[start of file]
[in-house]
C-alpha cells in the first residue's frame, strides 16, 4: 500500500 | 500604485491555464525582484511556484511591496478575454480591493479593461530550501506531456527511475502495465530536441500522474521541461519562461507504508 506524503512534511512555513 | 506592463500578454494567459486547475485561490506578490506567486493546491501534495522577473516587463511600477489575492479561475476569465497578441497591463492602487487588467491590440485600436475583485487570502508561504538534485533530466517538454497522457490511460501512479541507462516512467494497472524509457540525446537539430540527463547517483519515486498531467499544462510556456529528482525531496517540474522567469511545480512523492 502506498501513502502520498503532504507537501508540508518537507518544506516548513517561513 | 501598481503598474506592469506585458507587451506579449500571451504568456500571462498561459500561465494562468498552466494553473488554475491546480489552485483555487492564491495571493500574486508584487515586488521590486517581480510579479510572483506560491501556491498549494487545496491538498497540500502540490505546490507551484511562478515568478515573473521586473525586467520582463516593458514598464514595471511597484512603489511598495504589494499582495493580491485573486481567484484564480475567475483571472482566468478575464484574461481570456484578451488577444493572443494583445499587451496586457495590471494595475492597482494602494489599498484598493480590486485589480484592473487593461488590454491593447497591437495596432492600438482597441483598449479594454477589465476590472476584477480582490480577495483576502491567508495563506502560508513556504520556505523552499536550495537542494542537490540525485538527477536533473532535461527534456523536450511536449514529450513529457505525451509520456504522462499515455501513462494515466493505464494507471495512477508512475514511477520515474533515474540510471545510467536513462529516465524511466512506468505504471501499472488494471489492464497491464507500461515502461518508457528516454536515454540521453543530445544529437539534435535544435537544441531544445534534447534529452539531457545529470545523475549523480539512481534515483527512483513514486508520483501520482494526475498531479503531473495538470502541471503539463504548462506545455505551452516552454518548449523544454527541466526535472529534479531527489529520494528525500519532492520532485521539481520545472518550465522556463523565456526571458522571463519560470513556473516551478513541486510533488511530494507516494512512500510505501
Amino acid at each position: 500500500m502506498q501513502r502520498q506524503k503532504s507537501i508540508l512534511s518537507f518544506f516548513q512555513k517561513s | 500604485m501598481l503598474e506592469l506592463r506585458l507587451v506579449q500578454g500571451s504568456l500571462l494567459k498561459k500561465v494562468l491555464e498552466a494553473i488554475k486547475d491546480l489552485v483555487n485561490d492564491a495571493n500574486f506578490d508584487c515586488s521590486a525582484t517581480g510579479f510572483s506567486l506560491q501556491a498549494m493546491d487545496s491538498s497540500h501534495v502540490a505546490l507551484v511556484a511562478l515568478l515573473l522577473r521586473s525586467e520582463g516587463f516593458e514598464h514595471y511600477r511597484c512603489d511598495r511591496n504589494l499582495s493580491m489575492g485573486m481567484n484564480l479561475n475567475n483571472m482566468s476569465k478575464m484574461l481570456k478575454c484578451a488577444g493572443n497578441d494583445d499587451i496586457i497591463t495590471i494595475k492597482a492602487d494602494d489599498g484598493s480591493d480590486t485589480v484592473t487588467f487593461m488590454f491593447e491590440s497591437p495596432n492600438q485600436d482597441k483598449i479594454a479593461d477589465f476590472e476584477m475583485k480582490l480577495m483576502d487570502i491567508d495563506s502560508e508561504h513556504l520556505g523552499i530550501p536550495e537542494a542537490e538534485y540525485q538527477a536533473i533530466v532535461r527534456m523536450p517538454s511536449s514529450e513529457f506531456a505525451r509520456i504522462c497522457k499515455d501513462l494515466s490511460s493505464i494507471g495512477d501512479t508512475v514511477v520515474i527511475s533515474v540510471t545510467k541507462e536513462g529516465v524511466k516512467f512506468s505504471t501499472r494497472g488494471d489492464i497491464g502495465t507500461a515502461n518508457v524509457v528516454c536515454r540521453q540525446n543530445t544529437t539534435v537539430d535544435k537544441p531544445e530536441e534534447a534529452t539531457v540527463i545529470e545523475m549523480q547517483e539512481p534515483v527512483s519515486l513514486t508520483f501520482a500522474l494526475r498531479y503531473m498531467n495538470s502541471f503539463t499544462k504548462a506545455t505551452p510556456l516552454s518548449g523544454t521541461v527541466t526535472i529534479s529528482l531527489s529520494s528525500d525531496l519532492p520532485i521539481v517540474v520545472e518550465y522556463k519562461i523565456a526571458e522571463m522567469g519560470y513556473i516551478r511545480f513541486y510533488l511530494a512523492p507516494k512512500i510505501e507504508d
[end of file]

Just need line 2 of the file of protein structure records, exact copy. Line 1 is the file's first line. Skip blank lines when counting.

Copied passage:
C-alpha cells in the first residue's frame, strides 16, 4: 500500500 | 500604485491555464525582484511556484511591496478575454480591493479593461530550501506531456527511475502495465530536441500522474521541461519562461507504508 506524503512534511512555513 | 506592463500578454494567459486547475485561490506578490506567486493546491501534495522577473516587463511600477489575492479561475476569465497578441497591463492602487487588467491590440485600436475583485487570502508561504538534485533530466517538454497522457490511460501512479541507462516512467494497472524509457540525446537539430540527463547517483519515486498531467499544462510556456529528482525531496517540474522567469511545480512523492 502506498501513502502520498503532504507537501508540508518537507518544506516548513517561513 | 501598481503598474506592469506585458507587451506579449500571451504568456500571462498561459500561465494562468498552466494553473488554475491546480489552485483555487492564491495571493500574486508584487515586488521590486517581480510579479510572483506560491501556491498549494487545496491538498497540500502540490505546490507551484511562478515568478515573473521586473525586467520582463516593458514598464514595471511597484512603489511598495504589494499582495493580491485573486481567484484564480475567475483571472482566468478575464484574461481570456484578451488577444493572443494583445499587451496586457495590471494595475492597482494602494489599498484598493480590486485589480484592473487593461488590454491593447497591437495596432492600438482597441483598449479594454477589465476590472476584477480582490480577495483576502491567508495563506502560508513556504520556505523552499536550495537542494542537490540525485538527477536533473532535461527534456523536450511536449514529450513529457505525451509520456504522462499515455501513462494515466493505464494507471495512477508512475514511477520515474533515474540510471545510467536513462529516465524511466512506468505504471501499472488494471489492464497491464507500461515502461518508457528516454536515454540521453543530445544529437539534435535544435537544441531544445534534447534529452539531457545529470545523475549523480539512481534515483527512483513514486508520483501520482494526475498531479503531473495538470502541471503539463504548462506545455505551452516552454518548449523544454527541466526535472529534479531527489529520494528525500519532492520532485521539481520545472518550465522556463523565456526571458522571463519560470513556473516551478513541486510533488511530494507516494512512500510505501